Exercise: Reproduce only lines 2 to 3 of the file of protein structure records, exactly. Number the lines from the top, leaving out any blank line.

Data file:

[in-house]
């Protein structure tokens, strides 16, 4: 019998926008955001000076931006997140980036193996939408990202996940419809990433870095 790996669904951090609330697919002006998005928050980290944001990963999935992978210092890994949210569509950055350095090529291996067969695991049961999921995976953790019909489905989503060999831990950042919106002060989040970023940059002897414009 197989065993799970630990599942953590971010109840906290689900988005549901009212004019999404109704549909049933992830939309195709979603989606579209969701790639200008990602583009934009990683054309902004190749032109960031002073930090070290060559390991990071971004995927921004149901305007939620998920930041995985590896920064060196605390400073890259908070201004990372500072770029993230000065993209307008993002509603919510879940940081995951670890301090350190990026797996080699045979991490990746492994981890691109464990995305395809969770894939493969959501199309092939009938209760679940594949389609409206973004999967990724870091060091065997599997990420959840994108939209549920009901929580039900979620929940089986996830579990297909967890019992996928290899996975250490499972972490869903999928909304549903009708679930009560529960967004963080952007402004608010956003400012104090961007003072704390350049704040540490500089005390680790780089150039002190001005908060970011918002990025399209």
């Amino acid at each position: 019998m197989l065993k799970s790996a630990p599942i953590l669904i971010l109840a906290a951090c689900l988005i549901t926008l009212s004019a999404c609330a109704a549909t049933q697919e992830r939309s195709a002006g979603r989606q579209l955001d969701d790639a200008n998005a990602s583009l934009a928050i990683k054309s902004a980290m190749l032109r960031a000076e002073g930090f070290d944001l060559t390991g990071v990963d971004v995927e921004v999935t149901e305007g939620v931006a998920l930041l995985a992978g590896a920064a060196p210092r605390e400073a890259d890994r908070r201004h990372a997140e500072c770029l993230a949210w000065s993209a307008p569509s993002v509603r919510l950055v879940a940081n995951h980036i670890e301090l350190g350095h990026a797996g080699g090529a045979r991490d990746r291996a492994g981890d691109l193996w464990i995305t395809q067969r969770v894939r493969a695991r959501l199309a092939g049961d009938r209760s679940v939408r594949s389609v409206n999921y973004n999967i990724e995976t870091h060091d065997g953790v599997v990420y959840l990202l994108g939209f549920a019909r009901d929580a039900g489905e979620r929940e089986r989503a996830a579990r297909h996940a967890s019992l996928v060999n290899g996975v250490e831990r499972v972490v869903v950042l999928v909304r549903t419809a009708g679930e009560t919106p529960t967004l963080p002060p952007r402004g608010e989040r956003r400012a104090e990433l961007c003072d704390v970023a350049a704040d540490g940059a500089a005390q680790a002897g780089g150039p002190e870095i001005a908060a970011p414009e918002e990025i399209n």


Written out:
């Protein structure tokens, strides 16, 4: 019998926008955001000076931006997140980036193996939408990202996940419809990433870095 790996669904951090609330697919002006998005928050980290944001990963999935992978210092890994949210569509950055350095090529291996067969695991049961999921995976953790019909489905989503060999831990950042919106002060989040970023940059002897414009 197989065993799970630990599942953590971010109840906290689900988005549901009212004019999404109704549909049933992830939309195709979603989606579209969701790639200008990602583009934009990683054309902004190749032109960031002073930090070290060559390991990071971004995927921004149901305007939620998920930041995985590896920064060196605390400073890259908070201004990372500072770029993230000065993209307008993002509603919510879940940081995951670890301090350190990026797996080699045979991490990746492994981890691109464990995305395809969770894939493969959501199309092939009938209760679940594949389609409206973004999967990724870091060091065997599997990420959840994108939209549920009901929580039900979620929940089986996830579990297909967890019992996928290899996975250490499972972490869903999928909304549903009708679930009560529960967004963080952007402004608010956003400012104090961007003072704390350049704040540490500089005390680790780089150039002190001005908060970011918002990025399209």
């Amino acid at each position: 019998m197989l065993k799970s790996a630990p599942i953590l669904i971010l109840a906290a951090c689900l988005i549901t926008l009212s004019a999404c609330a109704a549909t049933q697919e992830r939309s195709a002006g979603r989606q579209l955001d969701d790639a200008n998005a990602s583009l934009a928050i990683k054309s902004a980290m190749l032109r960031a000076e002073g930090f070290d944001l060559t390991g990071v990963d971004v995927e921004v999935t149901e305007g939620v931006a998920l930041l995985a992978g590896a920064a060196p210092r605390e400073a890259d890994r908070r201004h990372a997140e500072c770029l993230a949210w000065s993209a307008p569509s993002v509603r919510l950055v879940a940081n995951h980036i670890e301090l350190g350095h990026a797996g080699g090529a045979r991490d990746r291996a492994g981890d691109l193996w464990i995305t395809q067969r969770v894939r493969a695991r959501l199309a092939g049961d009938r209760s679940v939408r594949s389609v409206n999921y973004n999967i990724e995976t870091h060091d065997g953790v599997v990420y959840l990202l994108g939209f549920a019909r009901d929580a039900g489905e979620r929940e089986r989503a996830a579990r297909h996940a967890s019992l996928v060999n290899g996975v250490e831990r499972v972490v869903v950042l999928v909304r549903t419809a009708g679930e009560t919106p529960t967004l963080p002060p952007r402004g608010e989040r956003r400012a104090e990433l961007c003072d704390v970023a350049a704040d540490g940059a500089a005390q680790a002897g780089g150039p002190e870095i001005a908060a970011p414009e918002e990025i399209n």